Which One Is Fatal?
Some one who dies a death by a thousand cuts is no less dead, than someone who dies suddenly. So to is it with a Nation. Clyde Wayne Crew in his 20th Anniversary Edition of “TEN THOUSAND COMMANDMENTS,” an annual snapshot of the Federal regulatory State, provides not just a snapshot but a panoramic view of the effects of bureaucratic big government. He writes:
“To be sure, many other countries’ government outlays make up a greater share of their national output, compared with 40 percent for the U.S. government. However, in absolute terms, the U.S. government is the largest government on the planet – whether one’s metric is revenues, expenditures, deficits, or accumulated debt. Only seven other nations top $1 trillion in annual government revenues, and none but the United States collects over $2 trillion…. The scope of federal government spending and deficits is sobering. Yet the government's reach extends well beyond Washington's taxes, deficits, and borrowing. Federal environmental, safety and health, and economic regulations cost hundreds of billions, perhaps trillions, of dollars annually over and above the official federal outlays that dominate policy debate.”
So, what then is the real cost of this largest government on the planet? Mr. Crew’s data shows that the costs of the regulatory state to business is greater for the small business than the large or medium sized business. His data shows that a business of greater than 500 employees has a regulatory cost per employee of $7,755, while that of a medium concern of 20 to 499 employees has a regulatory cost per employee of $7,454 per employee, but small businesses of less than 20 employees cost of regulations per employees is $10,585. Considering that it is these small business that provide most of the new jobs in today’s economy is it any wonder that unemployment is staying consistently at 7-8%? But since all business pass along their costs to their costumers, who is really hurt by the excessive regulation of a burgeoning government? Mr. Crew again illustrates the underlying cost of regulation when he writes:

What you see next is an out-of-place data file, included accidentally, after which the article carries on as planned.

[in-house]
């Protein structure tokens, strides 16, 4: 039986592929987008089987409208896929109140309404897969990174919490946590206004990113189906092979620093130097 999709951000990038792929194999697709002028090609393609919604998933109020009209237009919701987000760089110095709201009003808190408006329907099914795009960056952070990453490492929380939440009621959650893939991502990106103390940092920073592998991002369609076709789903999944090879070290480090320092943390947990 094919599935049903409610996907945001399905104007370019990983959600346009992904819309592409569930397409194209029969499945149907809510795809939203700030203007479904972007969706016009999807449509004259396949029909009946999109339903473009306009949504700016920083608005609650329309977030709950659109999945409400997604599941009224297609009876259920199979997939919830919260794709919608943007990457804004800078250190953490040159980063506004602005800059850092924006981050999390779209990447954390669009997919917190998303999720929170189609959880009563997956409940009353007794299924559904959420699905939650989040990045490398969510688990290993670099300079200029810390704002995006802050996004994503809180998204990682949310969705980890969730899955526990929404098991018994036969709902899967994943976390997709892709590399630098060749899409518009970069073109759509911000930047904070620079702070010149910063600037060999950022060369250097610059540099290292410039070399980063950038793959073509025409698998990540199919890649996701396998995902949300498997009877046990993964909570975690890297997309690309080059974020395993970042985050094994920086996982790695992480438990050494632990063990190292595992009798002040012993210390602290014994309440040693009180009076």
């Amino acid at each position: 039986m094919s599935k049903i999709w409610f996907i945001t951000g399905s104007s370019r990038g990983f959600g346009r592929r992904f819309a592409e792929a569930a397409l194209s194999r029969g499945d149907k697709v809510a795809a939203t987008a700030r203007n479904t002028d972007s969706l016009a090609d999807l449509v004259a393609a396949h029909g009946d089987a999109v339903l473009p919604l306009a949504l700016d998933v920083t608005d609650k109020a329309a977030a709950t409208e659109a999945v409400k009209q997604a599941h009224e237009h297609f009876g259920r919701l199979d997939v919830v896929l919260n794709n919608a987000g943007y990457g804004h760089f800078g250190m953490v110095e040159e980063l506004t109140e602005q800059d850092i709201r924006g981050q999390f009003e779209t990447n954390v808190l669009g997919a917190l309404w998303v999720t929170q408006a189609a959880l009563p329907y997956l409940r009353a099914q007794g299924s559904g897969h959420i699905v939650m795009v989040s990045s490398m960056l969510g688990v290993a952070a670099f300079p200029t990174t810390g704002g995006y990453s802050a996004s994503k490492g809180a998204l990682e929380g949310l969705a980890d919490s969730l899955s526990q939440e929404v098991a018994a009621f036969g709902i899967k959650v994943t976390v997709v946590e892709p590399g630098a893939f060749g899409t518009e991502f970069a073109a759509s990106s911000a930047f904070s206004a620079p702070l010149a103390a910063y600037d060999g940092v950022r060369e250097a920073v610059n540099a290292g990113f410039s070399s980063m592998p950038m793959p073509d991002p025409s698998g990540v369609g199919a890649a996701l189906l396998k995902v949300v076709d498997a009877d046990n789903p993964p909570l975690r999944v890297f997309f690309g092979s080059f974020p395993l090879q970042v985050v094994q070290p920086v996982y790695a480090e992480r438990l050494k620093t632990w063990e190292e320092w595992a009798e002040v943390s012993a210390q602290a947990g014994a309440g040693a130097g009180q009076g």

“If one were to allocate annual regulatory costs assuming full pass-through of costs to consumers, each U.S. household ‘pays' $14,768 annually in a hidden regulatory tax, or 23.2 percent of average income. That figure is higher than every annual household budgetary expenditure item except housing. More is 'spent’ on embedded regulation than on health care, food, transportation, entertainment, apparel and services, and savings. Embedded regulatory costs can be said to have absorbed up to 29.7 percent of the typical household’s expenditure budget.”
These costs amount to an additional 29.7% tax on the income of all Americans. Almost 30% of the average Americans household budget is eaten up by government regulatory costs! The saddest aspect of this regulatory mess is that while they are the result of legislation, our representatives do not create these regulations. They are devised, interpreted, enforced and codified by bureaucratic functionaries. They are working feverishly as Mr Crew’s data shows:
“The page count for final general and permanent rules in the Code of Federal Regulations (CFR) is more modest than that of the Federal Register, but the count is substantial nonetheless. Back in 1960, the CFR contained 22,877 pages. Since 1975, the total pages in the complete CFR have grown from 71,224 to 174,545 at year-end 2012, including the 1,142-page index. That figure is a 145 percent increase over the period.”
So, each of us must be cognizant of the fact that every wonderful sounding piece of legislation proposed to solve the myriad social problems often wrought by previous legislation comes at a cost. Today it is 29.7% of our household budgets. Who knows what it will be tomorrow. When you die by a thousand cuts does it matter which one was fatal?-